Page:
To be successful on LinkedIn, whatever your goal may be, you must first grasp the buying process or the path that any buyer must take before deciding on you and your company. The term “buyer” refers to the person who will purchase your items, or the person who will recommend you, or the person who will hire you, or the person who will inquire about an appointment with you, among other things. They are all potential customers for your “proposition.”
Before we go any further, if you are on LinkedIn without a specific goal in mind, what exactly are you on LinkedIn for?
Here’s what you need to do to get started:
- Make your LinkedIn profile more professional
- Put a professional profile photo
- Take advantage of written recommendations
- Join professional groups and join in one or two of them to get your name out there and seen by industry insiders.
- Continue to broaden your network
- Continue to be active: write on your profile wall, comment on the updates from the firms you follow and participate in forums
Table of Contents
Visit profiles of your ideal audience
The “Who has viewed your profile” part of LinkedIn is one of the most frequently accessed sections of the site. Why? This is because our nature is inquisitive and because our nature is self-centered. We’d like to know who’s been looking at our site. Take advantage of this situation.
Pay attention to the profiles of your potential clients. For example, if every day you visit 400 different profiles, and just a tiny number of them respond to your visits – it doesn’t matter; you are seen. They will contact you if something in your profile captures their attention and they are interested in working with you. The following actions should not be taken in the absence of a customer-oriented or high-impact LinkedIn profile, though.
Follow people who are your ideal costumers
If you are a member of LinkedIn, you can choose to “follow” other social network members.
Followers can see public updates from other members, including published and shared content such as videos, photos, and SlideShare presentations. This is true even if the person is not a member of your network at the follow time.
People outside your network can also become your “followers,” allowing them to see the stuff you share even if they are not already acquainted with you. Members who are following you have the ability to view, recommend, and comment on everything you post publicly on your LinkedIn profile. Furthermore, there is no limit to the number of them. If you are not interested in this option, you can restrict your followers to only first-degree people by visiting your website’s Privacy and preferences page.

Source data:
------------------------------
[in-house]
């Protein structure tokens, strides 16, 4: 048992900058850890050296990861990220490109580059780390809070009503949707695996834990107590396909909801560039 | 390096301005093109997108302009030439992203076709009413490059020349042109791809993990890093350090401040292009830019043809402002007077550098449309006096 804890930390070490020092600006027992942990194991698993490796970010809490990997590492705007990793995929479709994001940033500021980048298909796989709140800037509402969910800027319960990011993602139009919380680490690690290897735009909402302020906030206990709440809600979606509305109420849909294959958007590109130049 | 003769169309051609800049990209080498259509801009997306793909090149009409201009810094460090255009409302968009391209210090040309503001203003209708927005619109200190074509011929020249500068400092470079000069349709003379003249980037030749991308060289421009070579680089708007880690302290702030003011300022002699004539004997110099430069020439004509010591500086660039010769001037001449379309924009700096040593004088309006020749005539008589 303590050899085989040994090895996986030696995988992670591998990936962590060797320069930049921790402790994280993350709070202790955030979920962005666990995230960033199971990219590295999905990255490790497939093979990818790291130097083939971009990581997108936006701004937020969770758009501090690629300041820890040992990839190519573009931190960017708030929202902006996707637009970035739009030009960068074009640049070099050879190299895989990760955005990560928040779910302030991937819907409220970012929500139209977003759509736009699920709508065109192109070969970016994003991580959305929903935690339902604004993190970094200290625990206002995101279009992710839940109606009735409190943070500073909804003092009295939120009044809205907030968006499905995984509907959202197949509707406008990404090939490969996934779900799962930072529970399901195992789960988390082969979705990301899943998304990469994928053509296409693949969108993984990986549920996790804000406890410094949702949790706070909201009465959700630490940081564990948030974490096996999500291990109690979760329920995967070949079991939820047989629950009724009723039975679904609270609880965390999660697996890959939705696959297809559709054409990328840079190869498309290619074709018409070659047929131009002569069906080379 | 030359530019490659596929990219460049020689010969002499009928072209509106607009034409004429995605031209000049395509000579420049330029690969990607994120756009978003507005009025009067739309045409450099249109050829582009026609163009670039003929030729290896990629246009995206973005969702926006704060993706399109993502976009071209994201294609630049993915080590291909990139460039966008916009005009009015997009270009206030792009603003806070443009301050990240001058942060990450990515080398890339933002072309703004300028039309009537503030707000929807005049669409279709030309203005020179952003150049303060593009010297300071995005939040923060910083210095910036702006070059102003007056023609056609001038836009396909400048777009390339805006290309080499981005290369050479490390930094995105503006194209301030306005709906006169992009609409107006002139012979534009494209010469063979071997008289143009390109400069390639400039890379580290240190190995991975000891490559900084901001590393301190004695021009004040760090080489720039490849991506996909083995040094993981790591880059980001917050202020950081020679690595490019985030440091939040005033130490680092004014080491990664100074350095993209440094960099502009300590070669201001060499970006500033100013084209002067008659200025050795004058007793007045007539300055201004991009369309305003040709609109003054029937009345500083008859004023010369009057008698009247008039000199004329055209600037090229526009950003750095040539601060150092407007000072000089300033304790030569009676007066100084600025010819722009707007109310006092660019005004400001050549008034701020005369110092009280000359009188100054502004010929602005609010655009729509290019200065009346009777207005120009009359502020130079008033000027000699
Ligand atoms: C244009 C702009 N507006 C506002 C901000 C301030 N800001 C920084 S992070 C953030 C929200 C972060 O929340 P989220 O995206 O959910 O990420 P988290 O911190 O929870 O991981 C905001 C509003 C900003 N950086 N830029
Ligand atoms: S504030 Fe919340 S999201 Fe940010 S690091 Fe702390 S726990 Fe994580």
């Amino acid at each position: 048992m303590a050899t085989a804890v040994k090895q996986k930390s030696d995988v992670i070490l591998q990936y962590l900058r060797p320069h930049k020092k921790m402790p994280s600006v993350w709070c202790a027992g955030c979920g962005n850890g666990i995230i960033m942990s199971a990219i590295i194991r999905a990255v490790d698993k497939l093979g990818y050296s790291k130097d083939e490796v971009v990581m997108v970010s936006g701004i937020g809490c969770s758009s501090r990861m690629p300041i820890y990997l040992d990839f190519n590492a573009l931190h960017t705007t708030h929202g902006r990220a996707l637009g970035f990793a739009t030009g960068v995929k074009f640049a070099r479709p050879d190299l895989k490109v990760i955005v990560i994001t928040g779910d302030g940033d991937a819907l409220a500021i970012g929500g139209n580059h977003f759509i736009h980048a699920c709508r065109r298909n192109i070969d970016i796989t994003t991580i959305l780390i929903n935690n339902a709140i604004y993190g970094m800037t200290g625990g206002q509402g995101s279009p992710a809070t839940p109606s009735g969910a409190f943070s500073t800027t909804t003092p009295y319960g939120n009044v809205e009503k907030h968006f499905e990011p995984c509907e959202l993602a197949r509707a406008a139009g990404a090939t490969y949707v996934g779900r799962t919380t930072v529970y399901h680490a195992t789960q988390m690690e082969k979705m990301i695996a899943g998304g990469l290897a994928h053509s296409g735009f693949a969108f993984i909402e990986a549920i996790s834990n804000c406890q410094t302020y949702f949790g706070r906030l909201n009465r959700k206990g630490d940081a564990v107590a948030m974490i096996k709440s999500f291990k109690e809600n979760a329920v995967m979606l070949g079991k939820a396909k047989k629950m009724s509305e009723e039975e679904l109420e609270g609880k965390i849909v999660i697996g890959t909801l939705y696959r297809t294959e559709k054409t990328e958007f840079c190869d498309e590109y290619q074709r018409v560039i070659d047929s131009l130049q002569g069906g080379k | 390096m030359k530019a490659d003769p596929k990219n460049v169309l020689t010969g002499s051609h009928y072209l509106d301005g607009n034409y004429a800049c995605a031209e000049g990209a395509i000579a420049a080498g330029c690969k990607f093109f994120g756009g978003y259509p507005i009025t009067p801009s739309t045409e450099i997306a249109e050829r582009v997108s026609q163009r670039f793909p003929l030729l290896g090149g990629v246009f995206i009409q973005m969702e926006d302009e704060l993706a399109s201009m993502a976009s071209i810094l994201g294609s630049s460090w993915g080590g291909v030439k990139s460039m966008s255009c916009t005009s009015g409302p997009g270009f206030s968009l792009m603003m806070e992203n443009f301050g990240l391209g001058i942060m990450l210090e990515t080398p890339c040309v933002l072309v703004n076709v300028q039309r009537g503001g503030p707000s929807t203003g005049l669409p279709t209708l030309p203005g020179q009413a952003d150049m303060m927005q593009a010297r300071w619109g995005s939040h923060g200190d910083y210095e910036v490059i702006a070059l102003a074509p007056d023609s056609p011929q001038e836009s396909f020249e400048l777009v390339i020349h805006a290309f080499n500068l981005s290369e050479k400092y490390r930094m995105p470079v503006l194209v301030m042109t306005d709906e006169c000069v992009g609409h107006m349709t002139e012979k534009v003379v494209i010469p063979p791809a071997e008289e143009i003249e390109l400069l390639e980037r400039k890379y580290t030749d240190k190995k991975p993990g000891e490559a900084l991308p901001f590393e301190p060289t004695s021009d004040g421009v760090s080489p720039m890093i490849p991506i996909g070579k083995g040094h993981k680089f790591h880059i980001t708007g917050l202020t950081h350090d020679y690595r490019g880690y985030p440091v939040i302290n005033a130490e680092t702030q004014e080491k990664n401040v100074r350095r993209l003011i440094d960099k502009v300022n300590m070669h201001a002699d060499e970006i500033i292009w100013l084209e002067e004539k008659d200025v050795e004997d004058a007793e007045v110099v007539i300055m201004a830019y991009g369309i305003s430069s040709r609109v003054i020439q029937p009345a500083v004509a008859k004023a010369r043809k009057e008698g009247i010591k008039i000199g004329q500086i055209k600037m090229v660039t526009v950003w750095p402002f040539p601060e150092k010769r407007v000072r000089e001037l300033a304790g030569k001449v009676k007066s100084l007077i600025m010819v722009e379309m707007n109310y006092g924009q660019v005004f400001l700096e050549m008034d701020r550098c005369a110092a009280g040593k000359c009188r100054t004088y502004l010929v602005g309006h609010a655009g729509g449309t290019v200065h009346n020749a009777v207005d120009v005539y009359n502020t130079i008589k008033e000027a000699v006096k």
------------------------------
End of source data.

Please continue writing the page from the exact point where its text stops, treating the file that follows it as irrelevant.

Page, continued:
Linkedin prospecting messages
On LinkedIn, you can send a message to all of your first-degree contacts as well as your Group mates. There are many different types of messages that you may send on LinkedIn.
But, if there’s one thing we can propose to you, it’s to spend some time writing to other people in order to do Linkedin prospecting right. According to your audience and where they are in the “purchasing process,” you should write in one of two ways: directly or indirectly. You can also use a Linkedin prospecting tool to do that.
You can send specific messages to connect with a new person, or messages to give particular assistance, or even messages to arrange a face-to-face meeting with a new individual. Each communication should be sent at the appropriate time based on your ideal consumer’s situation. If you’re approaching someone who you don’t even know and aren’t sure if they require your assistance, you shouldn’t ask them for a face-to-face encounter in the first instance.
Share the content of others
There is nothing that a text’s creator enjoys more than having their work circulated among other people.
What exactly do you obtain as a result of this action? That the author sees your profile and, more importantly, that the author sees it thankfully. They will be humbled that they have developed something worthwhile to share. And they will almost certainly thank you, they will mention your name, and your name will begin to appear beside the name of “that” person whose content you have shared with them.
Never share anything you haven’t thoroughly read. Yes, we understand that it takes time to read and discover something worth sharing, but it’s well worth the effort. If you distribute substandard or low in quality posts, your reputation is also at risk, and your profile won’t be in the highly skilled people on Linkedin.
Validate the people you follow
Increasing your visibility on LinkedIn also entails approving the people you follow. If you are familiar with someone’s work, you are a follower; you receive their emails, you read their publications. You enjoy them, or you know them personally, or you have heard them on the radio, and you agree with their criteria. Validate them based on the characteristics that you notice in them!
It’s an excellent approach to stand out because the validation will remain in your potential contact’s profile, and they will see you every time they check their confirmations after that.